Along with GPS, auto-detecting of exercise was another critical miss here. That’s not easy to implement, but with Fitbit and Garmin both managing it, it’s become a very attractive feature. With the Fit, you have to swipe up to workout tracking, then tap twice to start tracking a run. With the Charge 2 or the Vivoactive HR, you just start running (or cycling, swimming, etc). Fortunately, Huawei did make it possible to pause workouts, another key feature for anyone who’s ever been held up at a stoplight while running.
The Huawei Fit can also do sleep tracking. On most other fitness tracking wearables we’ve reviewed, this has been a half-baked feature at best — we’ve got plenty of memories of devices identifying sleep cycle fluctuations while sitting on top of a nightstand. The Fit is part of a new breed of fitness trackers that puts the heart rate sensor to good use in this respect. It uses both motion detection and heart rate detection to monitor sleep, meaning the watch won’t just make data up if you’re not wearing it to bed. Heart rate changes can help indicate shifts from light sleep to REM sleep, and Huawei’s managed to use that information to make a genuinely effective sleep tracker, as long as you’re willing to wear it to bed in the first place. Fortunately, it’s light and comfortable enough to wear it without it being a distraction.
Using the companion app, you can get basic notifications sent to the watch over a Bluetooth connection. You won’t be able to take any actions (aside from rejecting calls), but you can be notified about incoming calls, texts, and the like. Otherwise, there are no smartwatch functions here. That’s by no means a bad thing, although a lack of music controls does hurt the Fit a little.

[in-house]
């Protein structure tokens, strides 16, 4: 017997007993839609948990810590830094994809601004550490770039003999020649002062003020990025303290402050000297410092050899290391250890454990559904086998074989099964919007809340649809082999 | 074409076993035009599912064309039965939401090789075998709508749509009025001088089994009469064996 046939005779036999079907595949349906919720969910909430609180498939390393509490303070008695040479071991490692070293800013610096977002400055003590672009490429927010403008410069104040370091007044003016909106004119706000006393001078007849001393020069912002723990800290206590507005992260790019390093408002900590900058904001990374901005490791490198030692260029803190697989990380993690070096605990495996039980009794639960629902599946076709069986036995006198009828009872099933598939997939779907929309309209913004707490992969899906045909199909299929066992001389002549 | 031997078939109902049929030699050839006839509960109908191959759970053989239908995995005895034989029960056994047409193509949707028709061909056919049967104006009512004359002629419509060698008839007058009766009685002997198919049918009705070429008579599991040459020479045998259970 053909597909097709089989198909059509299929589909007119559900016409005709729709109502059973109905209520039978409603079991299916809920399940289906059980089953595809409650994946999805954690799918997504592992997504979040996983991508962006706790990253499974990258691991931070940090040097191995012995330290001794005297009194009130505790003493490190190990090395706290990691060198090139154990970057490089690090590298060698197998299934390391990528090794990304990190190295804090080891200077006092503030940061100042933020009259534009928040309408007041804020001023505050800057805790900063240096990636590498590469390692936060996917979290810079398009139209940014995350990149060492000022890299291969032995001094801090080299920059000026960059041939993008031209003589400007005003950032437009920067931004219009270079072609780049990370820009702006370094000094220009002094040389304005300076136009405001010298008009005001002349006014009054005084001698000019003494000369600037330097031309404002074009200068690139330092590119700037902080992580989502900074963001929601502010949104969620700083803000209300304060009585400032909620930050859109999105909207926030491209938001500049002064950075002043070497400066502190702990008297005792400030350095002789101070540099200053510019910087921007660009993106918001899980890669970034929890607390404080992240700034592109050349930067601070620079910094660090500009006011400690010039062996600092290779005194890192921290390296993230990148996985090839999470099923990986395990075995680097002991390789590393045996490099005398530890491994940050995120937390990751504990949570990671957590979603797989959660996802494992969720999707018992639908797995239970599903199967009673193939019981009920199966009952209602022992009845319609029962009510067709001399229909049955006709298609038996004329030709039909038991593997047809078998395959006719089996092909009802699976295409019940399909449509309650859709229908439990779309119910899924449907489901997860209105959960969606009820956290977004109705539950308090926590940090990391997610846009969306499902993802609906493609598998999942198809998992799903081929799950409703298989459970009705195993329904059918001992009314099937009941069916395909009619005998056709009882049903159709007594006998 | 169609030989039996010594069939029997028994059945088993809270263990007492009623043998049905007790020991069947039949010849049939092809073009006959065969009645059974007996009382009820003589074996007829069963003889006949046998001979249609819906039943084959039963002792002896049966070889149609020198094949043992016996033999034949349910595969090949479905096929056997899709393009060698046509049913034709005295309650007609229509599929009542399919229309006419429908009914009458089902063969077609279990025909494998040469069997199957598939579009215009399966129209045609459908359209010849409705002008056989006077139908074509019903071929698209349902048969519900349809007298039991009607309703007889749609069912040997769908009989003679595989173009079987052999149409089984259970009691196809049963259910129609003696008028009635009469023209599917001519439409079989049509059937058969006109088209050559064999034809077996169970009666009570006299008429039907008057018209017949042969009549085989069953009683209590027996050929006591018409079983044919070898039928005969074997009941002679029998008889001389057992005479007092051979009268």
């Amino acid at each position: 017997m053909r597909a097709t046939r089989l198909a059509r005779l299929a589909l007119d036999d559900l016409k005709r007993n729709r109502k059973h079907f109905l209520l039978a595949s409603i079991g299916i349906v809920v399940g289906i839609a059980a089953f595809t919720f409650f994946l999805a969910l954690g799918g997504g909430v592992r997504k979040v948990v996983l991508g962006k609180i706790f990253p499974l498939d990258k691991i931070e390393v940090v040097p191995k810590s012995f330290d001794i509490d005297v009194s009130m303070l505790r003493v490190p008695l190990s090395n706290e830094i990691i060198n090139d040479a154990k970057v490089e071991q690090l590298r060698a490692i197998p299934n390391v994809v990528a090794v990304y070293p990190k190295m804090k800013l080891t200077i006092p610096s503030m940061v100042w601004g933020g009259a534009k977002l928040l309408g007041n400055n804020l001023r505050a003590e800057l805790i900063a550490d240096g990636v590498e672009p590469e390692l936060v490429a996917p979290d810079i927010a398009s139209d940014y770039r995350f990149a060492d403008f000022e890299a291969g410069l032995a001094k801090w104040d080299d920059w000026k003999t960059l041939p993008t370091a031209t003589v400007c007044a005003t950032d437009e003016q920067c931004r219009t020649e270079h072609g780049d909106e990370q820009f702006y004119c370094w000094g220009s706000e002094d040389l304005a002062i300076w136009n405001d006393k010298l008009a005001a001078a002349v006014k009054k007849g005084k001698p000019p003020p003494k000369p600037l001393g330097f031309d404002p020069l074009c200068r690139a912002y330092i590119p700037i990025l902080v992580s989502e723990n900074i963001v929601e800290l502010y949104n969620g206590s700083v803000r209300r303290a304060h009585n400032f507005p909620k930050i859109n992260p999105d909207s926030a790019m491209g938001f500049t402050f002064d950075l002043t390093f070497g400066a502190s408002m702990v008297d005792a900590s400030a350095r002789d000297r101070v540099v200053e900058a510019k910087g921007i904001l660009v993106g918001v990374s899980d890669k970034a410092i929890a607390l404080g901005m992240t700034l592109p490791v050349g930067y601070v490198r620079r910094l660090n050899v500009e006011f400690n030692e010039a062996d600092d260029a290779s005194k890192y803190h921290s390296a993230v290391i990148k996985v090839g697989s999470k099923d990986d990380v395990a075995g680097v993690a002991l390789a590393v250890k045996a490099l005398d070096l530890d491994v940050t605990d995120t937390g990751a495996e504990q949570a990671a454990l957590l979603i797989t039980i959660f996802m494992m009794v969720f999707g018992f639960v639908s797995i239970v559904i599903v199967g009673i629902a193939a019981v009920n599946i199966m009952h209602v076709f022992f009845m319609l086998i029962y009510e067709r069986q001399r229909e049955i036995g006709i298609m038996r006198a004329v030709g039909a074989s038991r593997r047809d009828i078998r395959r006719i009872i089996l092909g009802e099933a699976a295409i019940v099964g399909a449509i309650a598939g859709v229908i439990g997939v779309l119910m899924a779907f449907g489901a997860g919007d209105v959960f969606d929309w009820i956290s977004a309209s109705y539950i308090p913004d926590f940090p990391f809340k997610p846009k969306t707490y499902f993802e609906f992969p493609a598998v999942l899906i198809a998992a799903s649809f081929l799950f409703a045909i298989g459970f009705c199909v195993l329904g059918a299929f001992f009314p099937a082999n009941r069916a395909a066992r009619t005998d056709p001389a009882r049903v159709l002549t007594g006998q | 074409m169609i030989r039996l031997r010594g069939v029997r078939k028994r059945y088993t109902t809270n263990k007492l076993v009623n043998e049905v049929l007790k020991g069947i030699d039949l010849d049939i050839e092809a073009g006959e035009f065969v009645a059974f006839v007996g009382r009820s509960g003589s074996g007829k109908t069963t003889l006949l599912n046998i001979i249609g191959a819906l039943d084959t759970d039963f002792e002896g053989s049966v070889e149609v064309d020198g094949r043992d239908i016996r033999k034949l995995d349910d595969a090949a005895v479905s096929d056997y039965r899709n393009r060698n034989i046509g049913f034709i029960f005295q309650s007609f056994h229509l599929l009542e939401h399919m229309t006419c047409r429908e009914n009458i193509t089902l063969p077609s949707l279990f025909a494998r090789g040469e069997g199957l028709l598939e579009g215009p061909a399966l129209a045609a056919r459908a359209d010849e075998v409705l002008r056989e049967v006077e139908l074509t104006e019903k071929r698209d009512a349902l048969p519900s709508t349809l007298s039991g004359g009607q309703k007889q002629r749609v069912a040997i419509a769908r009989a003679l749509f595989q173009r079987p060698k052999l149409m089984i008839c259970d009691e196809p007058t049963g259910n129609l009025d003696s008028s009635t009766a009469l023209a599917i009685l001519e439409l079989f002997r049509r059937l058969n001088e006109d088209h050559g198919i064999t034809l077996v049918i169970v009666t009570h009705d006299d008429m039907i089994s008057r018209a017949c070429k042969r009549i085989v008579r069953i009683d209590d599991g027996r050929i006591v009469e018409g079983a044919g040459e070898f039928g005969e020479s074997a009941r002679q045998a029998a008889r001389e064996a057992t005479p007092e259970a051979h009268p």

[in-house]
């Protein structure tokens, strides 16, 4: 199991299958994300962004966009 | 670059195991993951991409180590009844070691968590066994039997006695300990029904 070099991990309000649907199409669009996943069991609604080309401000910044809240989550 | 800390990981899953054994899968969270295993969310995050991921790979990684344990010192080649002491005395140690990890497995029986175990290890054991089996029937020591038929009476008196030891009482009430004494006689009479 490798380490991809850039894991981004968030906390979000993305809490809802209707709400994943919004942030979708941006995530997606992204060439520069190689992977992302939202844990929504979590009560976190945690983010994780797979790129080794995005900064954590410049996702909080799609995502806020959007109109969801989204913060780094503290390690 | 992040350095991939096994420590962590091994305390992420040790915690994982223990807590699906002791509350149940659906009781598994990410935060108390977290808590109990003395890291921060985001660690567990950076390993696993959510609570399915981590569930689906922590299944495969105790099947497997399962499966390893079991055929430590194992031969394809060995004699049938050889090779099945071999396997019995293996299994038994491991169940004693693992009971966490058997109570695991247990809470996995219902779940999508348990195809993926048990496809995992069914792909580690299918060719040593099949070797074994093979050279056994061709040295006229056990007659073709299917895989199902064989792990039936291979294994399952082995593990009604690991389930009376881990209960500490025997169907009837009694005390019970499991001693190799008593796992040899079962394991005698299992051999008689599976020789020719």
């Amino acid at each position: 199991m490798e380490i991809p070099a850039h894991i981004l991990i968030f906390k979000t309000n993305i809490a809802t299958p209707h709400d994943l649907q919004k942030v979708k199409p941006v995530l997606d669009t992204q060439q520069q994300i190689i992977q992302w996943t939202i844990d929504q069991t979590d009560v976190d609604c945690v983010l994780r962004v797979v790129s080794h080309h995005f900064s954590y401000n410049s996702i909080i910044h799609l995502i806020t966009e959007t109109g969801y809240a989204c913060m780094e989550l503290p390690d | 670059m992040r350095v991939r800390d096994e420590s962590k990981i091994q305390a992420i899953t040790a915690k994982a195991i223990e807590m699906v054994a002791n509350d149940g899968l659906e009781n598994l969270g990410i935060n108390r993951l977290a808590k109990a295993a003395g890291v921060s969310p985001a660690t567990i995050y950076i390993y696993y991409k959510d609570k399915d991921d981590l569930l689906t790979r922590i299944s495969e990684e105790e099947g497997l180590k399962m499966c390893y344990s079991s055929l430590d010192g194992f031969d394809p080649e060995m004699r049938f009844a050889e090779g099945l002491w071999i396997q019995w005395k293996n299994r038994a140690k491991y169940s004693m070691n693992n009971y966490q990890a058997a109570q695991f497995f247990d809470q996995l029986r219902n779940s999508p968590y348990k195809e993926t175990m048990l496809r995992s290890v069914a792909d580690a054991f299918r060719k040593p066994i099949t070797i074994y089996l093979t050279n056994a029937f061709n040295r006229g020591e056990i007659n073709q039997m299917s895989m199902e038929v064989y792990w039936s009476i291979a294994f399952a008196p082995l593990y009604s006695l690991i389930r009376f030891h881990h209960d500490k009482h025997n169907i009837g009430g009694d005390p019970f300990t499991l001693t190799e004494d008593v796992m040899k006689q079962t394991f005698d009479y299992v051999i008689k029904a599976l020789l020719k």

The Huawei Fit works with the Huawei Wear app, which is a pretty good fitness app. You can easily check workout (running, walking, and cycling, with swimming coming in a future update) and daily goal progress at a glance, or do a deep dive and check out all the advanced stats like VO2 that the Fit makes possible. Particularly strong is Huawei’s run coach, which helps you put together a training plan to prepare for races (anything between a 5K and a marathon). This takes into account your current fitness levels and running ability, and can be a big help for anyone needing direction or motivation. If you’re already invested in another fitness app, your Huawei Wear account can be synced with Jawbone Up, Google Fit, or Under Armour’s MyFitnessPal — those are the usual third party suspects for fitness trackers. Not bad, although I wish it would also work with UA’s more running-oriented MapMyRun.